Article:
We also reject, as lacking merit, Bloomfield's additional contentions. First, Bloomfield claims dismissal of the PWA renders it “unable to properly assert a defense as to the amount of claimed overcharge and ․ force[s it] to defend against a rent calculation which, had it been properly remanded to the ․ Board, would likely have been significantly different.” Second, Bloomfield argues the judge failed to perform the “required inquiry” so as to protect its legal rights and interests, before granting dismissal.
Plaintiffs sought dismissal with prejudice, eliminating the concern that Bloomfield could be subject to duplicative future litigation and its attendant costs. Union Carbide Corp., supra, 94 N.J.Super. at 317, 228 A.2d 99. Dismissal of the PWA with prejudice additionally precluded any possibility plaintiffs sought to “ ‘manipulat[e] ․ the [c]ourt's calendar and the defendant's resources.’ ” Shulas, supra, 385 N.J.Super. at 101, 895 A.2d 1234 (quoting Shady Records, Inc., supra, 371 F.Supp.2d at 397). Finally, dismissal of the PWA has no effect on Bloomfield's opportunity to defend the CFA action by asserting retroactive application of Z–88 under the “time of decision rule”5 or, if necessary, by adding the Board as a third party to the litigation.
We briefly consider Bloomfield's separate argument that the judge “committed reversible error in denying Bloomfield's request to file a cross-claim[,]” as permitted by Rule 4:7–5.6 The same forty-five day limitation governing the initiation of any PWA applies to Bloomfield's purported cross-claim against the Board. See R. 4:69–6(a) (requiring actions in lieu of prerogative writs to be commenced no “later than 45 days after the accrual of the right to the review, hearing or relief claimed”). Consequently, Bloomfield's request to allow its late-filed cross-claim was properly denied. See Biddle v. Biddle, 163 N.J.Super. 455, 461, 395 A.2d 218 (Law Div.1978) (holding “there is no justification ․ for permitting a defendant to plead a cross[-]claim, otherwise barred, when that claim constitutes a new cause of action which is clearly affirmative in nature”).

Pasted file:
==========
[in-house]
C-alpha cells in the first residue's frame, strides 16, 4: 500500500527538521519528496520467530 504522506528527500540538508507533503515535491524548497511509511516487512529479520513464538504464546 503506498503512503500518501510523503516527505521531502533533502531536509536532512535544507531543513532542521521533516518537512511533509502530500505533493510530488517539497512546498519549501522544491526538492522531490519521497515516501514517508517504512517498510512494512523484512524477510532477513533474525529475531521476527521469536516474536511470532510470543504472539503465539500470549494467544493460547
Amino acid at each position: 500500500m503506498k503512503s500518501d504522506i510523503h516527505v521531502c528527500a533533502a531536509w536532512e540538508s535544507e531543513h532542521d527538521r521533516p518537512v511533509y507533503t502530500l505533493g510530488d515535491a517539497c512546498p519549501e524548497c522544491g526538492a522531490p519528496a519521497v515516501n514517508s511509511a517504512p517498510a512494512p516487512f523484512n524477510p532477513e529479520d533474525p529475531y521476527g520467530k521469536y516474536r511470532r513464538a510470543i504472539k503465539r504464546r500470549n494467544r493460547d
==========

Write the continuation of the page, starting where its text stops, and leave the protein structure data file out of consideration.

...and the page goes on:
Following our review of the arguments presented on appeal, in light of the record and applicable law, we conclude the trial court's error in denying Bloomfield's motion to vacate plaintiffs' stipulation of dismissal was harmless, as the judge fully considered Bloomfield's opposition to plaintiffs' motion to dismiss. We discern no abuse of discretion in the trial judge's order dismissing the action pursuant to Rule 4:37–1(b).